Lake Placid: Outdoor opportunities of Olympic proportions

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If you just got back from the 2012 OWAA conference at Chena Hot Springs Resort, you may be wondering how can anywhere top the outdoor action in Alaska? Or perhaps you skipped Alaska in anticipation of the 2013 OWAA conference, Sept. 14-16, in Lake Placid, N.Y.? Whatever the case, the next OWAA conference promises to be one of Olympic proportions. Lake Placid hosted the 1932 and 1980 Winter Olympics. The Olympic
village is a centerpiece of the Adirondack region of New York. It’s impossible to ignore the rich sports heritage of this resort town one of the U.S. Olympic training center sites and where numerous international competitions continue to be held each year.
The 2013 conference will take place in the newly built Lake Placid Convention Center connected to the Olympic arena complex.
Want to relive the Miracle on Ice in which the underdog American hockey team defeated in the Russian powerhouse? You can stand on the rink! Want to see where Eric Heiden earned his unprecedented five gold medals? The speed skating oval is just beyond the hockey rink. Want to peer down a 120-meter ski jump? Take a ride in a bobsled? Get a view from the top of Whiteface Mountain where the best ski racers in the world schussed downhill at 85 mile per hour? Welcome to Lake Placid!
Or perhaps Lake Placid is on your radar because it was the host city of ESPN’s Great Outdoor Games.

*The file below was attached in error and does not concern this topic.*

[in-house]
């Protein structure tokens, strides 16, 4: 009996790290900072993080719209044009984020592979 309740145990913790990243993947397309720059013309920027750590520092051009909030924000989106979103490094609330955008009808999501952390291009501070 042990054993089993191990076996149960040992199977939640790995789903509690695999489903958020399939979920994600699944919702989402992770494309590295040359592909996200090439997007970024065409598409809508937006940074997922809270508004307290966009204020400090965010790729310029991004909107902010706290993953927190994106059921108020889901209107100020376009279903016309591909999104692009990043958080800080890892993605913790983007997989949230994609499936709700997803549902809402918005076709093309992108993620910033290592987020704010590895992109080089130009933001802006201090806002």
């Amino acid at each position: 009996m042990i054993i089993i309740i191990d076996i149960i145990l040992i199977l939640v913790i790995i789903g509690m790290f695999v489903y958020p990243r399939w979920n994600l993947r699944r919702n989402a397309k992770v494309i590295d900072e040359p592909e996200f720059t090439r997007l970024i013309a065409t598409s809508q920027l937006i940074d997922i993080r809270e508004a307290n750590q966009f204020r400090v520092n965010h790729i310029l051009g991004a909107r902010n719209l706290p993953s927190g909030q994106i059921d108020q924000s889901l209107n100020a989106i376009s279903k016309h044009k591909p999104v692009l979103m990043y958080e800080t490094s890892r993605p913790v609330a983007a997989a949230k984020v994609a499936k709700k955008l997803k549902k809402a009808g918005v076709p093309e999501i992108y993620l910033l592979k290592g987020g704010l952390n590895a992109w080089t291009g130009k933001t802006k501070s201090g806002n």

Next September will be prime time for warm-water fishing there, with most of the lakes hovering between 60 and 75 degrees, depending on the weather prior to the conference. Largemouth and smallmouth bass, pike, perch and pan fish are all plentiful in the plethora of lakes in the Lake Placid area. If you seek trout, a trophy section of the Ausable River flows between Lake Placid and Whiteface Mountain. I fully expect a number of you will be unintentionally M.I.A. at conference functions simply because you got distracted fishing on Mirror Lake, the lake in middle of the village right outside your hotel room.
And that’s just a sampling of what awaits you in Lake Placid. There’s another 6 million acres of Adirondack playground, I mean park, surrounding the Olympic village where you can fish, hike, backpack, paddle and bird watch to your heart’s content. Last June, I met with the staff of the Lake Placid CVB to start planning a menu of pre- and post-conference trips. The list filled two pages of lined paper — more than 60 ideas! If you can’t glean a good time and a good story from a trip to Lake Placid alone, you should definitely go to a conference session or two to find out how.
In the next few issues of Outdoors Unlimited, I’ll give you as much information about Lake Placid as I can. I’ll also introduce you more fully to the Adirondack Forest Preserve and Park, which was the model for the 1964 National Wilderness Act.
Why me? While I live in Montana, my roots are in the Adirondacks. My great grandfather was one of the first settlers in the Lake Placid area, back in the late 1800s, and most of my family still lives there. I’ve been working and playing in the Adirondacks for my entire life and can’t wait to show you around.
Also, if you donated at least $850 to OWAA’s 85th anniversary fundraising campaign, you will be automatically put in a drawing for a personally designed pre- or post-conference adventure with yours truly and Jack Ballard as your guides.
In the meantime, if you have any questions about my hometown and the surrounding area, call or email me.♦
—A former OWAA board member and an award-winning television producer, writer and photographer, Lisa Densmore is local chair of the 2013 OWAA conference in Lake Placid, N.Y.

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